Red Hot Chili Peppers
For a band that experienced such frequent line-up changes in the early half of its career, it’s rather strange to be able to say that Red Hot Chili Peppers are in uncharted territory. Firstly, while they’ve managed to make it through the five years since 10th studio offering I’m With You without a disruption to the lineup, the departure of Rick Rubin from production duties after six albums has seen him end a working relationship with the band extending over 20 years.
Perhaps more intriguingly, though, is the opportunity for Josh Klinghoffer to really break out of John Frusciante’s shadow with his sophomore effort. With Frusciante’s first Chilis record, 1989’s Mother’s Milk, it felt as if he was somewhat trapped and restrained by the legacy of Hillel Slovak, his own predecessor. Mother’s Milk was a loud, brash yet nevertheless endearing record, but it wasn’t until Frusciante could step out of Slovak’s shadow that he began to thrive and let his own personality shine through in 1991’s Blood Sugar Sex Magick.
You can almost hear Klinghoffer go through the same struggles, the same uncertainty that Frusciante did on 2011’s commendable but ultimately overly safe I’m With You. In essence, The Getaway had the potential to be the guitarist’s Blood Sugar, his magnum opus, his statement of intent. Disappointingly, it doesn’t work out like that at all.
I should qualify that by saying that that’s not entirely Klinghoffer’s fault – there are definitely embers of a smoldering identity visible in patches here, but The Getaway is so exasperatingly lifeless for the vast majority of its 53 minutes – and downright terrible in others – that it feels like a massive backwards step.
To its credit, the record opens with some semblance of confidence. The title track, while minimalist in scope, actually flows really nicely between what can loosely be considered verses and choruses. Klinghoffer reaffirms the impression that he is a much more textural guitarist than Frusciante, content to blend into the harmony, his simple laid back melodies enhancing and complementing Kiedis’s own.
However, he’s curiously restrained in the next two numbers. Underwhelming lead single ‘Dark Necessities’, anchored by jaded and overly familiar sounding slap bass, and the Californication-lite ‘We Turn Red’ fail to really kick The Getaway into any kind of tempo. Both also suffer from some fairly pedestrian vocal melodies. This is something which Kiedis has gotten away with in the past, but in the presence of such passive accompaniment, he feels uncomfortably exposed.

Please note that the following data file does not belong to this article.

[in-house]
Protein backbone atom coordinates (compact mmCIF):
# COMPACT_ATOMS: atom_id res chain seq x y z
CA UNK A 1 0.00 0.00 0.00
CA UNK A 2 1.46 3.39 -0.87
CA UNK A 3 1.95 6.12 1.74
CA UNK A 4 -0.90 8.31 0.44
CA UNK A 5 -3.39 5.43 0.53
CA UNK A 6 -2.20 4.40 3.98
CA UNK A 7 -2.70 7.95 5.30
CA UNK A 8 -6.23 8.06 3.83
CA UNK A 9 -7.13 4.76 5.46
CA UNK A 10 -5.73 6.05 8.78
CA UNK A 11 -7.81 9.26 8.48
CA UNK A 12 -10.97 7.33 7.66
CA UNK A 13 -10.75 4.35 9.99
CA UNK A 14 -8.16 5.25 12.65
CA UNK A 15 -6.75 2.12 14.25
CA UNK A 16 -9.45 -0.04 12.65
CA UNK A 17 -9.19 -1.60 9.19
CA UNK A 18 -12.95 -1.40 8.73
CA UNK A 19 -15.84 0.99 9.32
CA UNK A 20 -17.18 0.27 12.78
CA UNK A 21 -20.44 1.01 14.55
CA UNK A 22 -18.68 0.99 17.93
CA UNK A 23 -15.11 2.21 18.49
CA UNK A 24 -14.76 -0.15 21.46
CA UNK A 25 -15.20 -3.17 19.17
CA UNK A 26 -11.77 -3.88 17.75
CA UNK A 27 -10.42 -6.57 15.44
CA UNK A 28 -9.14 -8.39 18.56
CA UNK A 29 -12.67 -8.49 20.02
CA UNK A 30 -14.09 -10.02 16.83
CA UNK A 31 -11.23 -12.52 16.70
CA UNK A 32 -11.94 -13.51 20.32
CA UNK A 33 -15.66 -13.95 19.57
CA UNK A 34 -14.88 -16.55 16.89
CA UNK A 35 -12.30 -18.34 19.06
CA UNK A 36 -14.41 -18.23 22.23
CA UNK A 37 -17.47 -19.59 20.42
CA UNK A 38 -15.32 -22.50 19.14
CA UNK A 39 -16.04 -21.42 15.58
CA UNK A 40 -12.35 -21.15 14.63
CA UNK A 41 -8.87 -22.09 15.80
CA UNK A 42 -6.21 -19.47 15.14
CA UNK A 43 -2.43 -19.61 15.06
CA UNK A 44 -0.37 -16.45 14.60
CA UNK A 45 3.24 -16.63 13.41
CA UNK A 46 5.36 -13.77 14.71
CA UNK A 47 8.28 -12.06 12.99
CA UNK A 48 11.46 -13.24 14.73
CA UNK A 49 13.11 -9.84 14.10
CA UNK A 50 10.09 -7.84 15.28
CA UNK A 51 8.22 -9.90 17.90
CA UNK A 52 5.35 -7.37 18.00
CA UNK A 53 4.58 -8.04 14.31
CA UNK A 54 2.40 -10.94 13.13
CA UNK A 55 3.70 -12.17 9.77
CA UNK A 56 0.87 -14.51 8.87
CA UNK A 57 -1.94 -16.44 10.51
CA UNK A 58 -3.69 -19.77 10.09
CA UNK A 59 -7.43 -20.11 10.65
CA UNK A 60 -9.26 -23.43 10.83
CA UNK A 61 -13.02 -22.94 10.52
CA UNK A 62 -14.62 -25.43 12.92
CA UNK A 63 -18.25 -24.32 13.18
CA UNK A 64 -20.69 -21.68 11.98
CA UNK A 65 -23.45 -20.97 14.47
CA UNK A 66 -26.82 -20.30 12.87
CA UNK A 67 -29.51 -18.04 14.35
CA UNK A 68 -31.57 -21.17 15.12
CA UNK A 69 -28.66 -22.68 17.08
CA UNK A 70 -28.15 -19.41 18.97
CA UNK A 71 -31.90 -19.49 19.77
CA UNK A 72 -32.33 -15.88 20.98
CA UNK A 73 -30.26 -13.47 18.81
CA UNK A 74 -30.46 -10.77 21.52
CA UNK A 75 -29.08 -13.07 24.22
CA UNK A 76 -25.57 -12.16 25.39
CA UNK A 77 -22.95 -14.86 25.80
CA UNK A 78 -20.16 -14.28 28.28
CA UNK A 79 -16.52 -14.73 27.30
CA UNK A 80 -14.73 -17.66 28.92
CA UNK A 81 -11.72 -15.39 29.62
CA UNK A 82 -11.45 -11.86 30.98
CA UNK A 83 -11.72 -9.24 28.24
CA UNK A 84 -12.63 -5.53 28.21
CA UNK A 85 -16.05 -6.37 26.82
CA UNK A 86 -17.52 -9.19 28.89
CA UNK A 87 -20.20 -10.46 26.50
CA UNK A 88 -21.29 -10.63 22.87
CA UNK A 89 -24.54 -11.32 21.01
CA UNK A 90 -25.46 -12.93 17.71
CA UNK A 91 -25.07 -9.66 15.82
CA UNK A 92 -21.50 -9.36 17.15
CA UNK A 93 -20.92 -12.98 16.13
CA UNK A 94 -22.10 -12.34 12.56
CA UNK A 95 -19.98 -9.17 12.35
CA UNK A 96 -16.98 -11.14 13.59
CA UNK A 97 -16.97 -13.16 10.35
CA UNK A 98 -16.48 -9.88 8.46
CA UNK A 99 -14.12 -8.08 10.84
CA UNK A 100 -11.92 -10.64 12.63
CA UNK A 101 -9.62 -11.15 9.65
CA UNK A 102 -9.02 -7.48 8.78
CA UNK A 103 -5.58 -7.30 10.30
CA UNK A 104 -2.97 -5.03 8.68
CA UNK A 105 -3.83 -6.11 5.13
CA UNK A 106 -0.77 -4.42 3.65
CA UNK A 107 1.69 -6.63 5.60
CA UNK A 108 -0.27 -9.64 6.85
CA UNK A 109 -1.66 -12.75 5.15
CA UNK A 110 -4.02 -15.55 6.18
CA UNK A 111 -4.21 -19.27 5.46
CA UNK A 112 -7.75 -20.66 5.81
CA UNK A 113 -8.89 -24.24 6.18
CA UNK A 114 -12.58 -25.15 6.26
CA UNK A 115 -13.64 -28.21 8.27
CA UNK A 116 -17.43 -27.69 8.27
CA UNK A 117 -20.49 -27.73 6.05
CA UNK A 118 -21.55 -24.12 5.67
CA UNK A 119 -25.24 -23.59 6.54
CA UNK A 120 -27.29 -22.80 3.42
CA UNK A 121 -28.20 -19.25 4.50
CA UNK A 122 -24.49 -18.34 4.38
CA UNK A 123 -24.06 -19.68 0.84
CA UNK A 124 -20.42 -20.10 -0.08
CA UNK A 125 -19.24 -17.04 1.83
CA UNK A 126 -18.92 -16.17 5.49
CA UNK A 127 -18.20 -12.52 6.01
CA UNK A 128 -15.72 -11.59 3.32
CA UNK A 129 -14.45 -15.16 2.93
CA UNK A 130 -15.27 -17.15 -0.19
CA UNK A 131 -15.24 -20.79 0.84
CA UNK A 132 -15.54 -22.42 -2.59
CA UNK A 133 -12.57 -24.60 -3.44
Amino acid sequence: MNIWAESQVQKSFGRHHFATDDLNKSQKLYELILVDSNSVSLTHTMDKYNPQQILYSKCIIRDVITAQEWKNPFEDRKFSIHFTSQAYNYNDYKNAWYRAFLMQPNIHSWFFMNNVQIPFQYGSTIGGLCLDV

And it’s when the instrumentation feels threadbare that The Getaway continues to fall down. ‘Goodbye Angels’ is built on the foundation of some frustratingly basic and arrhytmic guitar plucking, eventually reinforced in its second half with some light slap bass work, but it’s not enough to colour the song. ‘Go Robot’ is decent funk rock on the surface, but Klinghoffer opting to keep his playing textural rather than coming further forward in the mix to complement Flea’s work makes it suffer, particularly in the face of some more lethargic vocal takes.
Then again, it’s tracks like ‘Detroit’ and ‘This Ticonderoga’ that make you think that all of this misguided subtlety may be for the best. The two heaviest tracks on the album are the most insultingly derivative and downright abrasive, the guitar and bass riffs so lazily basic and the vocals so grating that it’s a wonder how they were in the reckoning at all for inclusion here.
Mercifully, though, it’s not all bad. There are some genuinely fantastic moments on the album, the respective choruses of ‘The Longest Wave’ and ‘The Hunter’ being the most memorable. ‘The Longest Wave’ doesn’t start off too brightly, but the chorus ignites when Klinghoffer really lets himself go. Even though the line he plays is relatively simple, it both soars above and compliments Kiedis’s own melodies perfectly, even joining him in unison in the final phrase for a surprisingly satisfying resolution. It’s more of the same on ‘The Hunter’, with Kiedis’s admirably ambitious but ultimately floundering vocals in the verse transforming as the music swells in the chorus, Klinghoffer effortlessly weaving his own melody among those of his frontman.
Yet that’s the frustration with The Getaway. It feels defined by moments, rather than any one standout piece of music.
Even allowing for the fact that the natural course for an aging band to take is to try to replace energy with nuance, The Getaway feels more than consciously restrained. It feels uncharacteristically shy, unsure of itself. The instrumentation doesn’t feel stripped back by design, but more by uncertainty. It’s not just Klinghoffer failing to grasp the opportunity to really begin his legacy that causes significant issues here – Flea and Chad Smith seem content this time around to work as more of a passive rhythm section, but because of that, there’s nothing to fill the void. Whereas the mix and the songwriting on 2006’s Stadium Arcadium had the guitar far too prominent, The Getaway feels like it has gone to the other extreme, and none of Klinghoffer’s band mates have stepped up to occupy that musical space, leaving the whole effort feel hollow and undeveloped.
I’m With You hinted at a bright future for the Chili Peppers beyond the John Frusciante era, but The Getaway makes you believe that they’ll never quite find themselves again.
FIVE / TEN
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